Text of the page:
Puerto Rico Travel Guide

Puerto Rico is a charming gateway to the Caribbean. Puerto Rico’s tropical beaches and interesting cities make the island one of the most attractive resorts in the Caribbean. Read Rantapallo’s destination guide and plan your own holiday.


Palm beaches and fascinating history

The island of Puerto Rico is located in the Caribbean Sea and is the easternmost island of the Greater Antilles archipelago. A resort of the same name can also be found in Gran Canaria in the Canary Islands, but this destination guide covers Puerto Rico in the Caribbean.

Puerto Rico’s tourist attractions include a lush tropical climate, fascinating history and great diving and snorkelling opportunities. Puerto Rico’s greatest strengths can be found on its coastline. The shimmering white sand beaches pampered by the turquoise waves of the Caribbean Sea provide an ideal habitat for the beach lion.

The endless activities of the beach also counterbalance lounging in the hammock. You can take a surfboard or jet ski, for example. The underwater world can be explored with the help of snorkels or oxygen cylinders, and boat trips can take place to either admire the scenery or mock the fish of the Caribbean.

Its status as a U.S. autonomous region makes Puerto Rico an easy travel destination. Connections to the island, both directly from Europe and through the United States, are surprisingly smooth for the length of the trip. The capital, San Juan, is a typical Caribbean cruise stop and, with several cruises, the start or end port of the trip, making it easy to arrange a few days of extra stay on the island for your cruise vacation.

San Juan’s colorful Old Town is a UNESCO World Heritage Site.

Puerto Rico is a year-round resort

The climate in Puerto Rico is quite flat all year round. The temperature stays constantly between 20 and 30 degrees, so you don’t have to suffer from colds here. The busiest tourist seasons are the winter months from mid-December to mid-April. In summer, especially July brings a lot of tourists to the island.

The quietest in Puerto Rico is during the hurricane season in late summer and fall. The storm risk is greatest in October-November. In winter, there is no danger of hurricanes. Puerto Rico can safely be trusted to be a safe destination for the weather most of the year.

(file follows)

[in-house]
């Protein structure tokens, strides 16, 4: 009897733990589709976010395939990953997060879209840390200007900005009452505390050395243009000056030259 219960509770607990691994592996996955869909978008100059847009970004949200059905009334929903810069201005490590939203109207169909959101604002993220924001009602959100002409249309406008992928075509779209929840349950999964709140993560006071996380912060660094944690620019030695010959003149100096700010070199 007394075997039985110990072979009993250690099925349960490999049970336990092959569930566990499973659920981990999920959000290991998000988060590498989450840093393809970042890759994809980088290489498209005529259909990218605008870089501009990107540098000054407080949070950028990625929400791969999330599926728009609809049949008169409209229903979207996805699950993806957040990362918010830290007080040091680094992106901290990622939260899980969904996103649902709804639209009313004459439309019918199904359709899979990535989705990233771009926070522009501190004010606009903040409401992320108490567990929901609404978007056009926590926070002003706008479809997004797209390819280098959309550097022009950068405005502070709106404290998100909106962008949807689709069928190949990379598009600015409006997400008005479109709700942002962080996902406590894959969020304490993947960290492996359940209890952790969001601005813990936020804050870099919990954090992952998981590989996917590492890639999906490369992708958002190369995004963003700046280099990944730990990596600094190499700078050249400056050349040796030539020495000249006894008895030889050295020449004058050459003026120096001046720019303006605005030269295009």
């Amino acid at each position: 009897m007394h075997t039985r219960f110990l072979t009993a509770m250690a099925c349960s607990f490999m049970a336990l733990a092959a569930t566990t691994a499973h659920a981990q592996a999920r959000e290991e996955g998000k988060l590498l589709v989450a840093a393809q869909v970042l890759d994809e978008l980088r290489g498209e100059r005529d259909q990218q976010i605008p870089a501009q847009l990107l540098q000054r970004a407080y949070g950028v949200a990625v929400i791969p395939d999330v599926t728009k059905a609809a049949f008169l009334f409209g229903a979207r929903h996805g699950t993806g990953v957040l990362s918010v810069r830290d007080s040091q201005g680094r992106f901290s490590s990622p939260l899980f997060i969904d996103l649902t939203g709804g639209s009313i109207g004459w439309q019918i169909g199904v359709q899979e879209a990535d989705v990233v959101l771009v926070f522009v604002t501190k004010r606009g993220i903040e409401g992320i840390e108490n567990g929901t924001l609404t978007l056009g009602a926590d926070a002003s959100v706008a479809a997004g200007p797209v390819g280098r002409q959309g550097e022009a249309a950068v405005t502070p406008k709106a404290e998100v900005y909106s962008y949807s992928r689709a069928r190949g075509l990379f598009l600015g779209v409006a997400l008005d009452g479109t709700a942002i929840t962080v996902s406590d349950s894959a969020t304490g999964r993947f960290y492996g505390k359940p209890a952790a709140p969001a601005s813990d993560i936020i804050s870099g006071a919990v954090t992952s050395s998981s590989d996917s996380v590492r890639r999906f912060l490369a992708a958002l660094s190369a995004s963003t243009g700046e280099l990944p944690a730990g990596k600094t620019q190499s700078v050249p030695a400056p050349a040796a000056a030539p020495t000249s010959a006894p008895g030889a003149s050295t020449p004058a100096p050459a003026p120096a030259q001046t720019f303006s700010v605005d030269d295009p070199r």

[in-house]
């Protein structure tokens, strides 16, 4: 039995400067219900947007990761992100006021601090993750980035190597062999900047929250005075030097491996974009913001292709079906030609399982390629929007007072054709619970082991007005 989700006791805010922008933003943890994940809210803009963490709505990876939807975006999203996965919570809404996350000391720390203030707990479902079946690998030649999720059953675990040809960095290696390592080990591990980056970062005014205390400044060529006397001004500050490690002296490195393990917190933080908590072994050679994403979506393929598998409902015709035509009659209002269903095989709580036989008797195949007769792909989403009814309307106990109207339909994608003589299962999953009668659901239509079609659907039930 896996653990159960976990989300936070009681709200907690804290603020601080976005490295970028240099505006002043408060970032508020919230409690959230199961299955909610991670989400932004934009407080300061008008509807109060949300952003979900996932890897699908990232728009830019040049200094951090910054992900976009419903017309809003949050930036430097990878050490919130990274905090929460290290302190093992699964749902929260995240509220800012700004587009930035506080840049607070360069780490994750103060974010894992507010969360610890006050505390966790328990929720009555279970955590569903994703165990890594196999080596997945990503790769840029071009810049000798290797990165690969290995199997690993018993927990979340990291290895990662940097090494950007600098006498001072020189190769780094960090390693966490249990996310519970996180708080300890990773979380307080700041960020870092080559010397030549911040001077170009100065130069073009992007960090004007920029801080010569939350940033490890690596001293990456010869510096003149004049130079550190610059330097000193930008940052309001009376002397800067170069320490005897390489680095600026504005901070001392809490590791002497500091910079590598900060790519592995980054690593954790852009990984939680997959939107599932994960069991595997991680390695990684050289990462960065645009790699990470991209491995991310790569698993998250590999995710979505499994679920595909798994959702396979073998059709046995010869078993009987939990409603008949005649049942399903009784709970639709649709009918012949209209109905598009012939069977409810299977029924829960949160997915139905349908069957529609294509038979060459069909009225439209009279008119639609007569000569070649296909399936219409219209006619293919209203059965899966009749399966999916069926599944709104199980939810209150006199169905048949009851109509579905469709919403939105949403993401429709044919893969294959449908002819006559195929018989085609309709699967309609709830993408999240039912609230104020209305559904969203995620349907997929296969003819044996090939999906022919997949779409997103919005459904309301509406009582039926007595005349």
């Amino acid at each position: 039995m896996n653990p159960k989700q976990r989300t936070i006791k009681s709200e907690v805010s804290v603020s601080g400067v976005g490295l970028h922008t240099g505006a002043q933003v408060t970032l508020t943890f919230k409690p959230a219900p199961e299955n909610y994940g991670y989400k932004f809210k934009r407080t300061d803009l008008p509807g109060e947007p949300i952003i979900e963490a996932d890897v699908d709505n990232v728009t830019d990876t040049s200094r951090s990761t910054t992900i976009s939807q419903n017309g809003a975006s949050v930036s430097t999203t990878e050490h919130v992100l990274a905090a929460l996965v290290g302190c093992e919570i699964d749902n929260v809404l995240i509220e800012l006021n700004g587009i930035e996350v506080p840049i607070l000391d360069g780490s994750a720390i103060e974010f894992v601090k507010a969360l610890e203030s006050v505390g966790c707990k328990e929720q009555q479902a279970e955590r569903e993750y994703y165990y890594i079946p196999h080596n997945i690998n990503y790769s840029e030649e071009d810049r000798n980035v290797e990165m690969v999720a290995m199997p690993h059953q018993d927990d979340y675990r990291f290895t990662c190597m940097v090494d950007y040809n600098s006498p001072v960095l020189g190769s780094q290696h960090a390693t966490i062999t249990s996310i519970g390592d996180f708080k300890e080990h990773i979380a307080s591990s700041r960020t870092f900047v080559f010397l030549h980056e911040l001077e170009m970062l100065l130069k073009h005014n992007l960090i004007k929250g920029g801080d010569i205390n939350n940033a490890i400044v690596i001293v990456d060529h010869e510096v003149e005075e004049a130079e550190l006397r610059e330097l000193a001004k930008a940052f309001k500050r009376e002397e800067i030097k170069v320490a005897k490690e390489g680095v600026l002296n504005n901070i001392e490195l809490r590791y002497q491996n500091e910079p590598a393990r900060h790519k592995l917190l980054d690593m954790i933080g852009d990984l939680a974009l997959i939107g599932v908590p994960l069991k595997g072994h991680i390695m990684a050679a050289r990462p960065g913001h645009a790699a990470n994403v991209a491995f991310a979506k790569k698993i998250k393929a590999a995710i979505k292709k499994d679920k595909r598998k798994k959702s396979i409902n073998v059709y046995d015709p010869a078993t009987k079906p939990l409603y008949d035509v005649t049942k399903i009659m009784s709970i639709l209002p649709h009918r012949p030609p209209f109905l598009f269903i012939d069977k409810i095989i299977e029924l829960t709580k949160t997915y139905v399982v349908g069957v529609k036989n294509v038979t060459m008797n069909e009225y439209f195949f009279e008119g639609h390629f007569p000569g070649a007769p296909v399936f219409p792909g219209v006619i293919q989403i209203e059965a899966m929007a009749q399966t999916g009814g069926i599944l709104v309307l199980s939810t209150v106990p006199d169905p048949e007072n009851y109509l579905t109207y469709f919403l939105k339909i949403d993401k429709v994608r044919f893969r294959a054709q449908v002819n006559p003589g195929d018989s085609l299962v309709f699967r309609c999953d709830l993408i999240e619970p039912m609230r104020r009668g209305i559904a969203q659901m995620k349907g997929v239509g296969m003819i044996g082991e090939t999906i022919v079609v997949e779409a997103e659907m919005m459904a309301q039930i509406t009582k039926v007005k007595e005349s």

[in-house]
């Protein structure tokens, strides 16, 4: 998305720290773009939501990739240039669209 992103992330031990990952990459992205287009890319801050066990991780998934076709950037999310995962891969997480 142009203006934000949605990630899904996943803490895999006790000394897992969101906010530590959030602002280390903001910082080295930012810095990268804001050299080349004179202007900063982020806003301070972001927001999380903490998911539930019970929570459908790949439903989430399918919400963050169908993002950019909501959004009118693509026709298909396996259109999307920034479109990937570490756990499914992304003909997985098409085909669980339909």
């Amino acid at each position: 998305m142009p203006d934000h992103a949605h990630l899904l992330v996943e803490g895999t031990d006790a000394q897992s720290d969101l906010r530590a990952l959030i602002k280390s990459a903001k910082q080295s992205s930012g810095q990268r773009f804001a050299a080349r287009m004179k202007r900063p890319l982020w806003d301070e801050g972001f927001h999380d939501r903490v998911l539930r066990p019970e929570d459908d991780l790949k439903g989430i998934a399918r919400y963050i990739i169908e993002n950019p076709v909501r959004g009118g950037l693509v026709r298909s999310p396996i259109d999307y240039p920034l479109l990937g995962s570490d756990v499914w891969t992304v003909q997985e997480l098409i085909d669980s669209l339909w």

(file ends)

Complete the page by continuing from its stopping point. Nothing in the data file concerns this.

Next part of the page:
The legacy of multicultural history

Puerto Rico has been an official part of the United States since the late 19th century. Today, the island is an autonomous region of the United States with solid autonomy in its internal affairs.

The journey to this point has been a long one. Prior to the arrival of Europeans on the New Continent, the population of Puerto Rico consisted predominantly of the Taino Indians. However, the arrival of Columbus in America was devastating for the Indian people. From the time of Columbus, Puerto Rico belonged to the Spanish colonial empire, although Britain also sought the island for itself. African culture, on the other hand, landed on the island in the same way as elsewhere in America: through African slaves.

As early as the 19th century, the rise of the United States put pressure on Spanish colonial culture. Finally, in the aftermath of the war between Spain and the United States at the end of the century, the island came under the control of the latter.

A mix of cultures is constantly present in Puerto Rico. It can be tasted in food, seen in the facial features of the locals and its rhythm can be immersed to the accompaniment of Puerto Rican music.

Why is Puerto Rico not a state?

Puerto Rico is not a state, although joining as such occasionally comes up in discussions. Puerto Rico passed from Spain to the United States under the Paris Peace Treaty in 1898 at the same time as Cuba .

Puerto Rico and Cuba are often said to have siblings. There are many historical and cultural similarities between the islands, but politically, the paths between the two have, in years, gone in quite opposite directions.

Puerto Rico’s current status as a U.S. autonomous region dates back to the 1952 constitution. In internal affairs, Puerto Rico has extensive sovereignty and the island has its own parliament. Foreign policy is the responsibility of the US administration. There have been four referendums on joining the state, but so far in each of them, maintaining the status quo has remained the position of the majority.

Many practical things roll in Puerto Rico in exactly the same way as in the United States. The currency is the dollar, the units of measure are American fahrenheit and inches, the cars have American-style plates, the electrical equipment works with Yankee plugs. The exception is road signs, where distances are stated in kilometers, contrary to the American way.

The official language in Puerto Rico is Spanish, but virtually everyone also speaks English at least helpfully. Many Puerto Rican people are completely bilingual.

San Juan’s colorful Old Town

Shopping and nightlife

In Puerto Rico, the relaxation section of the trip can actually be performed in every corner of the island. Instead, for those looking for shopping and nightlife, head to San Juan, the island’s capital.

Of course, shopping malls can be found elsewhere on the island, but the old town of San Juan with its small boutiques in particular has an excellent offer. The selection includes small, local fashion creations as well as internationally recognized brands.

The same goes for nightlife as it does for shopping. Even smaller places do well, but in San Juan, different aspects of Puerto Rican celebration culture can be experienced overnight if they wish. The rhythm of salsa attracts tourists, but of course there are other types of trips, from rock bars to techno clubs and more intense lounge-style restaurants.


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